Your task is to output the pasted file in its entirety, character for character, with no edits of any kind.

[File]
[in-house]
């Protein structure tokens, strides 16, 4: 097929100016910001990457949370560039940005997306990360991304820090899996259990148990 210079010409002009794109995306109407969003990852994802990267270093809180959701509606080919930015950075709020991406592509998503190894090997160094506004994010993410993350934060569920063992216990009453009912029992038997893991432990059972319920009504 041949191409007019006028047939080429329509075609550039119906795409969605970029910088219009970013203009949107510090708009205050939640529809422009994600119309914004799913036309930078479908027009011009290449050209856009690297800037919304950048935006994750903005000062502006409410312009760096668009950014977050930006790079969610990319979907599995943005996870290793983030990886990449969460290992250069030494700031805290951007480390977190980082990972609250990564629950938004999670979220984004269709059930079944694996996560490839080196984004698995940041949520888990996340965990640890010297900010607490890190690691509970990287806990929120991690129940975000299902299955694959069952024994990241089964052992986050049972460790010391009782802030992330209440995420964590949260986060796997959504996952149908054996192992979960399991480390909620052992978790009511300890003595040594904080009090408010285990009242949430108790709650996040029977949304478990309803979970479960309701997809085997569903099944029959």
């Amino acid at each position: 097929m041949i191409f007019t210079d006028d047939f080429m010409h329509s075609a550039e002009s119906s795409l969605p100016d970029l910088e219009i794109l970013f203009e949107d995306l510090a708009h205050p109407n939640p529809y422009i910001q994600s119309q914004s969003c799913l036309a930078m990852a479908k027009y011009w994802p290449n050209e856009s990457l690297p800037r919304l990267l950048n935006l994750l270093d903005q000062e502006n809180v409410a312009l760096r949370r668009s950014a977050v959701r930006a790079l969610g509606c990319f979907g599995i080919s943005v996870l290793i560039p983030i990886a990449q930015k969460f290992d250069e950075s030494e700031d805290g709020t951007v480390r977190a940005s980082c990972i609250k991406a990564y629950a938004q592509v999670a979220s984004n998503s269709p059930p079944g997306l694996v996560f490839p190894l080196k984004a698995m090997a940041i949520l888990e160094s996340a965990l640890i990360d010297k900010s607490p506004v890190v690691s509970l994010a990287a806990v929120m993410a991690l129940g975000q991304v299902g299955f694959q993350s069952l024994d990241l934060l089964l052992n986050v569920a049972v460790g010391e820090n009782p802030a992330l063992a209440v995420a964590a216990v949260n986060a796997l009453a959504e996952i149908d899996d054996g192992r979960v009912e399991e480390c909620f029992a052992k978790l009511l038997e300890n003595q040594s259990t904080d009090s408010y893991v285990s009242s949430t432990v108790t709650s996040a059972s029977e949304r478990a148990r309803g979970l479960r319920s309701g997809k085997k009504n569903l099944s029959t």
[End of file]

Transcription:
[in-house]
């Protein structure tokens, strides 16, 4: 097929100016910001990457949370560039940005997306990360991304820090899996259990148990 210079010409002009794109995306109407969003990852994802990267270093809180959701509606080919930015950075709020991406592509998503190894090997160094506004994010993410993350934060569920063992216990009453009912029992038997893991432990059972319920009504 041949191409007019006028047939080429329509075609550039119906795409969605970029910088219009970013203009949107510090708009205050939640529809422009994600119309914004799913036309930078479908027009011009290449050209856009690297800037919304950048935006994750903005000062502006409410312009760096668009950014977050930006790079969610990319979907599995943005996870290793983030990886990449969460290992250069030494700031805290951007480390977190980082990972609250990564629950938004999670979220984004269709059930079944694996996560490839080196984004698995940041949520888990996340965990640890010297900010607490890190690691509970990287806990929120991690129940975000299902299955694959069952024994990241089964052992986050049972460790010391009782802030992330209440995420964590949260986060796997959504996952149908054996192992979960399991480390909620052992978790009511300890003595040594904080009090408010285990009242949430108790709650996040029977949304478990309803979970479960309701997809085997569903099944029959």
């Amino acid at each position: 097929m041949i191409f007019t210079d006028d047939f080429m010409h329509s075609a550039e002009s119906s795409l969605p100016d970029l910088e219009i794109l970013f203009e949107d995306l510090a708009h205050p109407n939640p529809y422009i910001q994600s119309q914004s969003c799913l036309a930078m990852a479908k027009y011009w994802p290449n050209e856009s990457l690297p800037r919304l990267l950048n935006l994750l270093d903005q000062e502006n809180v409410a312009l760096r949370r668009s950014a977050v959701r930006a790079l969610g509606c990319f979907g599995i080919s943005v996870l290793i560039p983030i990886a990449q930015k969460f290992d250069e950075s030494e700031d805290g709020t951007v480390r977190a940005s980082c990972i609250k991406a990564y629950a938004q592509v999670a979220s984004n998503s269709p059930p079944g997306l694996v996560f490839p190894l080196k984004a698995m090997a940041i949520l888990e160094s996340a965990l640890i990360d010297k900010s607490p506004v890190v690691s509970l994010a990287a806990v929120m993410a991690l129940g975000q991304v299902g299955f694959q993350s069952l024994d990241l934060l089964l052992n986050v569920a049972v460790g010391e820090n009782p802030a992330l063992a209440v995420a964590a216990v949260n986060a796997l009453a959504e996952i149908d899996d054996g192992r979960v009912e399991e480390c909620f029992a052992k978790l009511l038997e300890n003595q040594s259990t904080d009090s408010y893991v285990s009242s949430t432990v108790t709650s996040a059972s029977e949304r478990a148990r309803g979970l479960r319920s309701g997809k085997k009504n569903l099944s029959t």